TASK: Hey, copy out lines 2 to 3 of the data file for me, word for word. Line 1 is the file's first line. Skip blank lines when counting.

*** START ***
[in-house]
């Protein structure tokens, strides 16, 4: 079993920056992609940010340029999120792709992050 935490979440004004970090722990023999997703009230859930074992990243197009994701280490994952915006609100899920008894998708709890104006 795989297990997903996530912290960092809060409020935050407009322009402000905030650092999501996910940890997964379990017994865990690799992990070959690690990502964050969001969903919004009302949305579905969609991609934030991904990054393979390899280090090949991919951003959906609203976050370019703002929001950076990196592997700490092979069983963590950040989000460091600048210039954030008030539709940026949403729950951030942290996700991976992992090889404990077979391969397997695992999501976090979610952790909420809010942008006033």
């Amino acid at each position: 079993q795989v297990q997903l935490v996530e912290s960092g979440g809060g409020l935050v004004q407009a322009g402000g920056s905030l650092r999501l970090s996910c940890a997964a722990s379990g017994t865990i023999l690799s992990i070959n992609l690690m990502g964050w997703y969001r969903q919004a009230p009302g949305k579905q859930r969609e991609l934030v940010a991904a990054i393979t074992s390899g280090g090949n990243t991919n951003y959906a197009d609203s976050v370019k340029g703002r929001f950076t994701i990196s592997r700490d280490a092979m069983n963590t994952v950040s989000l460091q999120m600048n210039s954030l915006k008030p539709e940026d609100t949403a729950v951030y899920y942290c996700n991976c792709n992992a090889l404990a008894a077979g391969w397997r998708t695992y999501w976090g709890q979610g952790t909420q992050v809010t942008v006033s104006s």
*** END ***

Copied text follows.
């Protein structure tokens, strides 16, 4: 079993920056992609940010340029999120792709992050 935490979440004004970090722990023999997703009230859930074992990243197009994701280490994952915006609100899920008894998708709890104006 795989297990997903996530912290960092809060409020935050407009322009402000905030650092999501996910940890997964379990017994865990690799992990070959690690990502964050969001969903919004009302949305579905969609991609934030991904990054393979390899280090090949991919951003959906609203976050370019703002929001950076990196592997700490092979069983963590950040989000460091600048210039954030008030539709940026949403729950951030942290996700991976992992090889404990077979391969397997695992999501976090979610952790909420809010942008006033």
């Amino acid at each position: 079993q795989v297990q997903l935490v996530e912290s960092g979440g809060g409020l935050v004004q407009a322009g402000g920056s905030l650092r999501l970090s996910c940890a997964a722990s379990g017994t865990i023999l690799s992990i070959n992609l690690m990502g964050w997703y969001r969903q919004a009230p009302g949305k579905q859930r969609e991609l934030v940010a991904a990054i393979t074992s390899g280090g090949n990243t991919n951003y959906a197009d609203s976050v370019k340029g703002r929001f950076t994701i990196s592997r700490d280490a092979m069983n963590t994952v950040s989000l460091q999120m600048n210039s954030l915006k008030p539709e940026d609100t949403a729950v951030y899920y942290c996700n991976c792709n992992a090889l404990a008894a077979g391969w397997r998708t695992y999501w976090g709890q979610g952790t909420q992050v809010t942008v006033s104006s």